MULTIPLE DEGREE OF FREEDOM PROSTHETIC ELBOW JOINT: DESIGN OF A PROSTHETIC ELBOW JOINT WITH FLUID JOINT MEMBRANE SAC TO ENABLE MORE FLUID ROTATIONAL MOVEMENT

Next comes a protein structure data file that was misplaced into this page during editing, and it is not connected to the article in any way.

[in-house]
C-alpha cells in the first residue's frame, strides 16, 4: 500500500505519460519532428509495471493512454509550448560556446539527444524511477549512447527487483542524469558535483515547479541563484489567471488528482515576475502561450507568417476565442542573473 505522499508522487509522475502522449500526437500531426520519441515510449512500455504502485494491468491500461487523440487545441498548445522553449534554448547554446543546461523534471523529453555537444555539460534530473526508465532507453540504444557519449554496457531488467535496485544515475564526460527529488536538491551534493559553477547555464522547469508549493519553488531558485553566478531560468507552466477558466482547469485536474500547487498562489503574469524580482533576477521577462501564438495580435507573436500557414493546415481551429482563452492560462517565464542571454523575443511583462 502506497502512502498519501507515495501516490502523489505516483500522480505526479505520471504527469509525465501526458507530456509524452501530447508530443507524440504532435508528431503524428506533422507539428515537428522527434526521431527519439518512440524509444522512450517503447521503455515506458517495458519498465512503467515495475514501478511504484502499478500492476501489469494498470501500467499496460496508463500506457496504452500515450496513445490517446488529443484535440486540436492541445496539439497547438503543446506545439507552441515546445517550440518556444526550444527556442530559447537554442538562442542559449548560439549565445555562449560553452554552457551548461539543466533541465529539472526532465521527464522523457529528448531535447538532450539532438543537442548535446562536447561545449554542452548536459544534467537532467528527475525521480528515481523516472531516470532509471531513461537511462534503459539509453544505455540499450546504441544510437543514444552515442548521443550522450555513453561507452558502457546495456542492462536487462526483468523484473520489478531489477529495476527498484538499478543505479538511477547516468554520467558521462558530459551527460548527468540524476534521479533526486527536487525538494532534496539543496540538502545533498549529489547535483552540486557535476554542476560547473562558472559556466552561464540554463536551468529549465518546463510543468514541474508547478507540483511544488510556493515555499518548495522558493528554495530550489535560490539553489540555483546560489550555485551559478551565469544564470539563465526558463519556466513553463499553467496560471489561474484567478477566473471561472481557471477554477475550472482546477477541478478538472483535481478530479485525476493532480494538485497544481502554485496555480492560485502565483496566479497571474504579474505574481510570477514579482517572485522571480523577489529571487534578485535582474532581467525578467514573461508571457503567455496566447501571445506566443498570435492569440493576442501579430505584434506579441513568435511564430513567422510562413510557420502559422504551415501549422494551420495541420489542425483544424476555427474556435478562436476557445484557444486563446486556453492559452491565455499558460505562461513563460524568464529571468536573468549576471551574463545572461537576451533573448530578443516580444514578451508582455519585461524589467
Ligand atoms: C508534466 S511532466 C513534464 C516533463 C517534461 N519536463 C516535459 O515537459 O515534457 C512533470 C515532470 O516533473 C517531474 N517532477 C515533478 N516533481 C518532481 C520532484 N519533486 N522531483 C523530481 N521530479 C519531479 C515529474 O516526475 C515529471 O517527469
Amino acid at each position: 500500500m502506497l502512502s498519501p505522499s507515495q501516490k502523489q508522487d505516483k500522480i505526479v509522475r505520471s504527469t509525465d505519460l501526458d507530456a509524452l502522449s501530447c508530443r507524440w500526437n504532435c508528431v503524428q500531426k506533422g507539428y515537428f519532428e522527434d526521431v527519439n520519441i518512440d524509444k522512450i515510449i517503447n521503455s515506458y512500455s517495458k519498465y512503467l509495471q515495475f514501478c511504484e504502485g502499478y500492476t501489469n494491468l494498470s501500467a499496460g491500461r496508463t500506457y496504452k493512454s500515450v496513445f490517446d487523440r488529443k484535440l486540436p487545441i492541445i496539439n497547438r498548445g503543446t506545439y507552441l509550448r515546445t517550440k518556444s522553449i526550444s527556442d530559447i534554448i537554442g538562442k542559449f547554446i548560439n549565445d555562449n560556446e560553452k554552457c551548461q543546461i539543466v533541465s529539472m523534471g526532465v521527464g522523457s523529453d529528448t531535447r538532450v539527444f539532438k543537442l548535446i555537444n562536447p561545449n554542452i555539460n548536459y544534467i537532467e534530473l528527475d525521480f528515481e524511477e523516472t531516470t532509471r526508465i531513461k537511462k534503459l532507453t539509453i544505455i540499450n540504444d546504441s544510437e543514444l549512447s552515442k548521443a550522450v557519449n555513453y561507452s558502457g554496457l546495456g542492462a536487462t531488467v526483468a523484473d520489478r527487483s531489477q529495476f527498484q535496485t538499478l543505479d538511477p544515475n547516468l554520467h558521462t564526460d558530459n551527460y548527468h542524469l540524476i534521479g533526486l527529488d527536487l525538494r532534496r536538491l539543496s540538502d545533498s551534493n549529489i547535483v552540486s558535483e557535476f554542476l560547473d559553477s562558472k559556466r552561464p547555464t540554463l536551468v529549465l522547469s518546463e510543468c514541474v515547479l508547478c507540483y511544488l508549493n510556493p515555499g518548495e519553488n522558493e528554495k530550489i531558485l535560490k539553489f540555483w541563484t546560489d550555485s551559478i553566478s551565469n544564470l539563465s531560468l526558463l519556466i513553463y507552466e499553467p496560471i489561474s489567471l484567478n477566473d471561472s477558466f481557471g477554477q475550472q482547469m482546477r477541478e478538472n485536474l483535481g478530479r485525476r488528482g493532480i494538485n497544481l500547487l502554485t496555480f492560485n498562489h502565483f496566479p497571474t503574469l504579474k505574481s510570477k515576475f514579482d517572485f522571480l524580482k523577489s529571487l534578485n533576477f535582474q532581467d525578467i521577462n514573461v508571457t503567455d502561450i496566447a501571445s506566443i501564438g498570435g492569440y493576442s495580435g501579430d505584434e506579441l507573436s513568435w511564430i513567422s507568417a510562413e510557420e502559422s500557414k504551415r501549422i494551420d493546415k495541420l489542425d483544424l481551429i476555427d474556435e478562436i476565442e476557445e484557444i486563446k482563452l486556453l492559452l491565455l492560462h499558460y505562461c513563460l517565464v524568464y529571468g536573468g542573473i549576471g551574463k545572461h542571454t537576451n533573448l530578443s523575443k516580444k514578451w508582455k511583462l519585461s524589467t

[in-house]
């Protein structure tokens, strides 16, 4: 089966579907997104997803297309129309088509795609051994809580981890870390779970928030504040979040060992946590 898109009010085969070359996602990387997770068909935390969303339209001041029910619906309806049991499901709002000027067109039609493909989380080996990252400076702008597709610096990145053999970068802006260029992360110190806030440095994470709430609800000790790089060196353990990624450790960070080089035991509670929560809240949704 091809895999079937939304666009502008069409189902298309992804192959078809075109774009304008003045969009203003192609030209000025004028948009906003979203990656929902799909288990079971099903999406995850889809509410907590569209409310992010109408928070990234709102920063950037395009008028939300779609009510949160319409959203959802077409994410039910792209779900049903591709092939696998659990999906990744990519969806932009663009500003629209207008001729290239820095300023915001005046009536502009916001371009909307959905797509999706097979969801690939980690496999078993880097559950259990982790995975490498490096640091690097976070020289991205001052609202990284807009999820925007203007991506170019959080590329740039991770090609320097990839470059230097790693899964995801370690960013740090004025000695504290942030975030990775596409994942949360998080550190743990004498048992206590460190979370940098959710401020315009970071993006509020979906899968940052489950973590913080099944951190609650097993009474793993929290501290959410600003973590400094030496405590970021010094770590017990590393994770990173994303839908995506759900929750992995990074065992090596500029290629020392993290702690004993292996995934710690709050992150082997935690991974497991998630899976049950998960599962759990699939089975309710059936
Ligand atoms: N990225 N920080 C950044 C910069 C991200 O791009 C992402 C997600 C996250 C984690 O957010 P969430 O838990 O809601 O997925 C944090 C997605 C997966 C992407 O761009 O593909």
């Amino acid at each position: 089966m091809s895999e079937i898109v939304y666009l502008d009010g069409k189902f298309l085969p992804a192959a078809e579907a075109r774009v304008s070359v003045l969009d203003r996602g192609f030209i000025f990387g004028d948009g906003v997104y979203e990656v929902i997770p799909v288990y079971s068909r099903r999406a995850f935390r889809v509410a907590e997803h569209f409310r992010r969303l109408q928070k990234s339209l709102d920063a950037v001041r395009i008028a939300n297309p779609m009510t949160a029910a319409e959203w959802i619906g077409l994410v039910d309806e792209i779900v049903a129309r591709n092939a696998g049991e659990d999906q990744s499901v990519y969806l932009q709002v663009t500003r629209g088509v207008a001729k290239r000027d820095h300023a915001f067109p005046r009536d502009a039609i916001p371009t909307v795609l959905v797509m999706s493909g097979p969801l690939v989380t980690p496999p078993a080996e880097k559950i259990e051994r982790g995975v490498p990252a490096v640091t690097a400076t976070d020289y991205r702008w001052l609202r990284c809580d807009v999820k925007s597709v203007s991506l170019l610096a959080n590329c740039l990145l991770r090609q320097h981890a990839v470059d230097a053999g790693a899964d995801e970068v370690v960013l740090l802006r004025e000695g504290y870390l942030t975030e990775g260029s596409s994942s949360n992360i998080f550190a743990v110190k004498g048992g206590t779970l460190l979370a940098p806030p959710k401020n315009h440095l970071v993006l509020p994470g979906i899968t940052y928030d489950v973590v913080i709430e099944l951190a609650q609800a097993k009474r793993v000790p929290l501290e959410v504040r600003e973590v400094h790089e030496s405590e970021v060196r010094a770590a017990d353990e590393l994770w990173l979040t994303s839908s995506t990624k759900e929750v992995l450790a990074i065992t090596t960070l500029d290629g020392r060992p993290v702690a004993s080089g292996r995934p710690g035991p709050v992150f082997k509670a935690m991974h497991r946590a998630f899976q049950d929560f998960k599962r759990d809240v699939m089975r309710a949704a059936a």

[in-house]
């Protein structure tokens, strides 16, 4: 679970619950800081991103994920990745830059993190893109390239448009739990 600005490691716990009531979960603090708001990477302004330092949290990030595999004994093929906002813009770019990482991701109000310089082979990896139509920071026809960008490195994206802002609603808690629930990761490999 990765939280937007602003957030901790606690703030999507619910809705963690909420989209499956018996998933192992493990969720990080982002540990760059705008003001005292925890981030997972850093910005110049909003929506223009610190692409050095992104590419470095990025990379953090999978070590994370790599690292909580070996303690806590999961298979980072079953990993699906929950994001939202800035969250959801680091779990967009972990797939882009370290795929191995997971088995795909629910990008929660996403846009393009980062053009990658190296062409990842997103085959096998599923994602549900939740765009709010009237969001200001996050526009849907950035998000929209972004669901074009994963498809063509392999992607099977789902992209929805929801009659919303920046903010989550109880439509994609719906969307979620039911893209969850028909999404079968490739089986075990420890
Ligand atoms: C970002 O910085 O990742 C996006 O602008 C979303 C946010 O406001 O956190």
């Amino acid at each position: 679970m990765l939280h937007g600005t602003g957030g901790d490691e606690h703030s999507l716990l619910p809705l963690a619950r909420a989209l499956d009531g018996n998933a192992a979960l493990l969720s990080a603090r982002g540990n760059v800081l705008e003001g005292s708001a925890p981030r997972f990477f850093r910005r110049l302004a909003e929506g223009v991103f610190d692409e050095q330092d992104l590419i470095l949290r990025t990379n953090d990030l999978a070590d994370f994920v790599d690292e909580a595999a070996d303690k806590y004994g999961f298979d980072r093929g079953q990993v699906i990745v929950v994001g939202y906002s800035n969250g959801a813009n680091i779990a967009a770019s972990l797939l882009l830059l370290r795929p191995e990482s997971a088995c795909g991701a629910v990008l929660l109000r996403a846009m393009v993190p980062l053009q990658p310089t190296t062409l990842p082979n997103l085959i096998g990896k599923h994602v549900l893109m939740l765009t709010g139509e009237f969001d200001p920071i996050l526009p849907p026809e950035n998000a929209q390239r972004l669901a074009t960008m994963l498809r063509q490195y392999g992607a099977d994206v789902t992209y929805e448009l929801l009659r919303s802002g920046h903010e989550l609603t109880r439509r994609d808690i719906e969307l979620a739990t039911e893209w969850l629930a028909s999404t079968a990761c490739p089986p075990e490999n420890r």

Current prosthetic designs have limitations with properly representing the full range of motion that a human elbow provides. The structure of the biological elbow was analyzed to assess how it produces the flexion/extension and pronation/supination movement. The humerus and ulna have a hinge joint relationship, the humerus acts as a concave cylinder and the ulna acts as a convex cylinder, and the radius and ulna have a pivot joint relationship, the radius rotates around the ulna on a single axis. The joint cavity is responsible for flexion/extension and pronation/supination and also provides lubrication and strength of the elbow joint. A new design of a prosthetic elbow joint was created to mimic human elbow movements. The design uses a ball-and-socket socket joint that allows for flexion/extension and pronation/supination movement while incorporating a hydrogel lining to provide lubrication and restriction of pronation/supination to not go beyond human capacity. This joint was designed to be assembled from the back to the front; the socket has a cap on the outside that would allow for the ball to be inserted inside the socket and the cap be placed onto the socket. Once the final design and assembly process was completed, analysis of the design was performed to determine whether the design would be functional and reliable. The analysis concluded that the design and the material chosen for the design would not result in fracture and would also result in a large factor of safety, thus indicating that the prosthetic joint would not be easily damaged. Further research and development of this prosthetic elbow joint could be performed to allow it to be interchangeable with hinge joints that are currently used. Future work will include further research on the hydrogel lubricant, further analysis of the design and possible design modifications to allow for use in current practices and to account for the weak points in the current design. In summary, a successful redesign of the elbow joint prosthetic that provides low friction flexion/extension as well as pronation/supination movement will better serve the needs of individuals with amputation.